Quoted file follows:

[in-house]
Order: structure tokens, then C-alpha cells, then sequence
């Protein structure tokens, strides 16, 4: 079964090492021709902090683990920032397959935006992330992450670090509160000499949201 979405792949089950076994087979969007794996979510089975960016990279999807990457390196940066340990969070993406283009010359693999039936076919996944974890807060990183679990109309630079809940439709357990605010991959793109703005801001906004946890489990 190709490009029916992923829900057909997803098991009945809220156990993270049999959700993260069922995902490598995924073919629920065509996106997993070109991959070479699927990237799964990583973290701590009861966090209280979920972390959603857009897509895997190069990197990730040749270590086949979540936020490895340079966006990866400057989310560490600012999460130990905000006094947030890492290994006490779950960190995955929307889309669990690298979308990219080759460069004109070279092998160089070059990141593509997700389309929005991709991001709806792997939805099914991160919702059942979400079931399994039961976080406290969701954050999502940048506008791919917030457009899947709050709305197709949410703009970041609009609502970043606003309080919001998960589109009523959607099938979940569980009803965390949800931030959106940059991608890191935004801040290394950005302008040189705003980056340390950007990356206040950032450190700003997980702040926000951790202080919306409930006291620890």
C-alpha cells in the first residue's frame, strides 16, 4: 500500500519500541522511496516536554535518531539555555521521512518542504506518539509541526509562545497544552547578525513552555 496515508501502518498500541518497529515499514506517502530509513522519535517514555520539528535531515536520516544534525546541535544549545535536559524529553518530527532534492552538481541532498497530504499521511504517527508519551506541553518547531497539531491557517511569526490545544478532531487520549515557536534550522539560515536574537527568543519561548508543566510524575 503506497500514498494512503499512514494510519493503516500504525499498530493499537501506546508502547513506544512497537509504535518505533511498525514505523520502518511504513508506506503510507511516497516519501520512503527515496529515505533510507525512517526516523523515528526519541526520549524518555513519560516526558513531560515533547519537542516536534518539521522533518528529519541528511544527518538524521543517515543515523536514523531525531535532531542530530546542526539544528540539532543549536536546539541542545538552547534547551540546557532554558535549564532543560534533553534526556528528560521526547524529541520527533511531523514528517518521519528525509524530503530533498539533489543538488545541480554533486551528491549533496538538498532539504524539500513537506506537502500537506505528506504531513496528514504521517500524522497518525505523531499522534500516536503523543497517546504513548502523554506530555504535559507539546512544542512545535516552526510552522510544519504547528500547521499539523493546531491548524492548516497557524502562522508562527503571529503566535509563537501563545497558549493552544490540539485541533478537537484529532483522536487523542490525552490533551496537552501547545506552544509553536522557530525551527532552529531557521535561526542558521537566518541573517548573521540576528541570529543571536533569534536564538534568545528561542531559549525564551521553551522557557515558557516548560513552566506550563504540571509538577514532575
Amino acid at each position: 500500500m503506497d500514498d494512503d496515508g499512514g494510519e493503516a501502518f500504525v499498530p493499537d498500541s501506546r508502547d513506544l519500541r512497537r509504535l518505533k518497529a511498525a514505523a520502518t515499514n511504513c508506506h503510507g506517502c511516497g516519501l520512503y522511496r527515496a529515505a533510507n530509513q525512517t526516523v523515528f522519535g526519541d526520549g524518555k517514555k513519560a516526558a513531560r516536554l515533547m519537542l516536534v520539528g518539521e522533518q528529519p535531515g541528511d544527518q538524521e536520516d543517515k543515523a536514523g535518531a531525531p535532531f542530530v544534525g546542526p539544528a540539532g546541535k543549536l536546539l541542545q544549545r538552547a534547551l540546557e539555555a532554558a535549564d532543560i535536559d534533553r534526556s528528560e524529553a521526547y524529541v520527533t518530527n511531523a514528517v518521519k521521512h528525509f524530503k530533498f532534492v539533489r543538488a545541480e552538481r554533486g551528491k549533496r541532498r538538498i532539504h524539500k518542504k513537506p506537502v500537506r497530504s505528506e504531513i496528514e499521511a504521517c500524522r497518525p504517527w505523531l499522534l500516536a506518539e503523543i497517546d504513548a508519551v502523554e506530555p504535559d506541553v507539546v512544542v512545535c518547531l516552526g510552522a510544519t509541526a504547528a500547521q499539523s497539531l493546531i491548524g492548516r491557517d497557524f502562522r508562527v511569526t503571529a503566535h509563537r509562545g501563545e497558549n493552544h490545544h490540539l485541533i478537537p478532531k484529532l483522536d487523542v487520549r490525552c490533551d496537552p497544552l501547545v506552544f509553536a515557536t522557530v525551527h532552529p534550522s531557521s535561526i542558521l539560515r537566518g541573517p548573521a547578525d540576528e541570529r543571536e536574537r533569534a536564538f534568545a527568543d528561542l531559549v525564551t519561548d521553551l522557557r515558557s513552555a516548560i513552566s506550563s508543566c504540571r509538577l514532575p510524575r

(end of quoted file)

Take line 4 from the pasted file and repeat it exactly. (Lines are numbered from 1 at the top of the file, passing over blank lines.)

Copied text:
C-alpha cells in the first residue's frame, strides 16, 4: 500500500519500541522511496516536554535518531539555555521521512518542504506518539509541526509562545497544552547578525513552555 496515508501502518498500541518497529515499514506517502530509513522519535517514555520539528535531515536520516544534525546541535544549545535536559524529553518530527532534492552538481541532498497530504499521511504517527508519551506541553518547531497539531491557517511569526490545544478532531487520549515557536534550522539560515536574537527568543519561548508543566510524575 503506497500514498494512503499512514494510519493503516500504525499498530493499537501506546508502547513506544512497537509504535518505533511498525514505523520502518511504513508506506503510507511516497516519501520512503527515496529515505533510507525512517526516523523515528526519541526520549524518555513519560516526558513531560515533547519537542516536534518539521522533518528529519541528511544527518538524521543517515543515523536514523531525531535532531542530530546542526539544528540539532543549536536546539541542545538552547534547551540546557532554558535549564532543560534533553534526556528528560521526547524529541520527533511531523514528517518521519528525509524530503530533498539533489543538488545541480554533486551528491549533496538538498532539504524539500513537506506537502500537506505528506504531513496528514504521517500524522497518525505523531499522534500516536503523543497517546504513548502523554506530555504535559507539546512544542512545535516552526510552522510544519504547528500547521499539523493546531491548524492548516497557524502562522508562527503571529503566535509563537501563545497558549493552544490540539485541533478537537484529532483522536487523542490525552490533551496537552501547545506552544509553536522557530525551527532552529531557521535561526542558521537566518541573517548573521540576528541570529543571536533569534536564538534568545528561542531559549525564551521553551522557557515558557516548560513552566506550563504540571509538577514532575